“What kind of people are you?” (End Strange Story of Interview #23)
Amelia Earhart Lives author Joe Klaas, who passed away in February 2016 at 95, was a pilot and World War II hero, a POW and a talented writer with 12 books to his credit. But sadly, Klaas fell victim to the insane delusion that Joe Gervais had birthed and spread to other witless sheep over the years, that New Jersey housewife Irene Bolam was actually Amelia Earhart returned from Saipan via the Japanese Imperial Palace in Tokyo, determined to live out her life in obscurity and isolation from her family — something Amelia was incapable of doing.
It was a shame, because the eyewitness interviews conducted by Gervais, Robert Dinger and the detectives on Guam and Saipan in 1960, on the heels of Fred Goerner’s arrival on Saipan, were some of the most compelling ever done. The above incident is another example of important witness testimony that most will never see.
If you’d like to get reacquainted with all the sordid details of the long-debunked, worm-eaten Earhart-as-Bolam myth, I did a four-part series on this dark chapter of the Earhart saga, beginning with “Irene Bolam and the Decline of the Amelia Earhart Society: Part I of IV,” on Dec. 29, 2015.
Fred Goerner also interviewed Joaquina at length in 1962, and later wrote in The Search for Amelia Earhart, “Mrs. Joaquina M. Cabrera brought us closer to the woman held at the Kobayashi Royokan [Hotel] than any other witness.” See my April 17, 2018 post, “Revisiting Joaquina Cabrera, Earhart eyewitness“ and pages 101-102 of Amelia Earhart: The Truth at Last for more on Goerner’s interview with Joaquina.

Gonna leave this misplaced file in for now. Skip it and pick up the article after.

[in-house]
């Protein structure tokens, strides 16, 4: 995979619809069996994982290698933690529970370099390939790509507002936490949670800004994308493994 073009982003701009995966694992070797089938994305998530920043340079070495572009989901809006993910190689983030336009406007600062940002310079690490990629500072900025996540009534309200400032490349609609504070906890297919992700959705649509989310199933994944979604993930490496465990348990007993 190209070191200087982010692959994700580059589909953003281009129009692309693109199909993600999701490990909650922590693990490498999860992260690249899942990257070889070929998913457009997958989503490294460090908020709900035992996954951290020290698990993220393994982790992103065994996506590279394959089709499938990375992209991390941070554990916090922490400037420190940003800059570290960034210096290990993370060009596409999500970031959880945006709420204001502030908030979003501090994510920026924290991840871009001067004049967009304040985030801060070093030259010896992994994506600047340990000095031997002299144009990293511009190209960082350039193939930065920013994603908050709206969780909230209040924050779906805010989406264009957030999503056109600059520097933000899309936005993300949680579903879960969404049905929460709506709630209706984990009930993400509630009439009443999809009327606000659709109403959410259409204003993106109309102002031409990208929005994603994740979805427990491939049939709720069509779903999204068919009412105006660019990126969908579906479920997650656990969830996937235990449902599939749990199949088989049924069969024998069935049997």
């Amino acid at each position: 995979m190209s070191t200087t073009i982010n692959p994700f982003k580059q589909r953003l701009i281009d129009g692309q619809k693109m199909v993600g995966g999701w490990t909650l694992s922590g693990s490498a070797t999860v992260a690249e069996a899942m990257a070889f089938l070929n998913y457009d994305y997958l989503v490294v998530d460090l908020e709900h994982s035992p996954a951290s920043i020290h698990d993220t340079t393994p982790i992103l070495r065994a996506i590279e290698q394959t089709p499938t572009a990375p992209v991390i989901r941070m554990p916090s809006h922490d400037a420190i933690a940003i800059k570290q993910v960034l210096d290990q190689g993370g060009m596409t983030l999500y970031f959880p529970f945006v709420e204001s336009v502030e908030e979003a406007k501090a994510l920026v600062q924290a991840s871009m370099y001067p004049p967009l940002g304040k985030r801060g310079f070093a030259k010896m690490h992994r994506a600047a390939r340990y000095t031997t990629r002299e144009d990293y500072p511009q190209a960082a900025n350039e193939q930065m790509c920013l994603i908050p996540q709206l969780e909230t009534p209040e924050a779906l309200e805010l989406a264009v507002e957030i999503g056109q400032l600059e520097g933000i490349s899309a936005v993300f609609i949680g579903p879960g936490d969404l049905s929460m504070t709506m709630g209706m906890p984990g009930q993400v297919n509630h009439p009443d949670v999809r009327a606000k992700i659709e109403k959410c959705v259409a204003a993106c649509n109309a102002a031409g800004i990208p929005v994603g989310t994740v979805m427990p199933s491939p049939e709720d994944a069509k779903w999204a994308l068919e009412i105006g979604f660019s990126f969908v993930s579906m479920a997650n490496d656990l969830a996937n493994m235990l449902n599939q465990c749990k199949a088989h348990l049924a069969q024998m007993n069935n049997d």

(Editor’s note: “I was surprised to learn what Joaquina did after she was interviewed,” Marie Castro wrote from Saipan just after this post was published. “But I can also understand Joaquina’s reaction to Gervais, it was out of frustration because of the way Amelia suffered as a detainee. Joaquina noticed the bruises around Amelia’s arm and neck, so did Matilde.”)
(Editor’s note No. 2: In an Aug. 21 comment, Les Kinney wrote: “I don’t believe Cabrera’s statement. It’s inconsistent with remarks made to other researchers and out of character for a Chamorro woman to speak in this manner. Sadly, at times, Joe Gervais embellished and flat out lied to further his argument. It’s a shame since some of his reporting was sound. Goerner’s account is probably more credible. Don Kothera and the Cleveland group interviewed Cabrera twice – there is no mention of anything close to what Gervais reported.”
After Marie Castro was told about Les’s comment, she responded with this in an Aug. 22 email: I also believed with Les Kinney, spitting at a person is unheard of in our culture. It is highly unlikely that a Chamorro woman would ever do such a thing. I was really surprised of that reaction on Joaquina. I would rather skip that comment of Joe Gervais, it was a made up story.”
As I wrote to Les, “Gervais, on balance, did far more harm than good for the truth in the Earhart disappearance. Bill Prymak obviously believed it, or he wouldn’t have included the story in his newsletters, but Bill was far too trusting of Gervais, and even kept the lid on the truth in the Bolam case to protect Gervais.” I should have picked this up before posting the story, and expressed at least some skepticism about it, but it slipped my attention. Now you have the rest of the story.)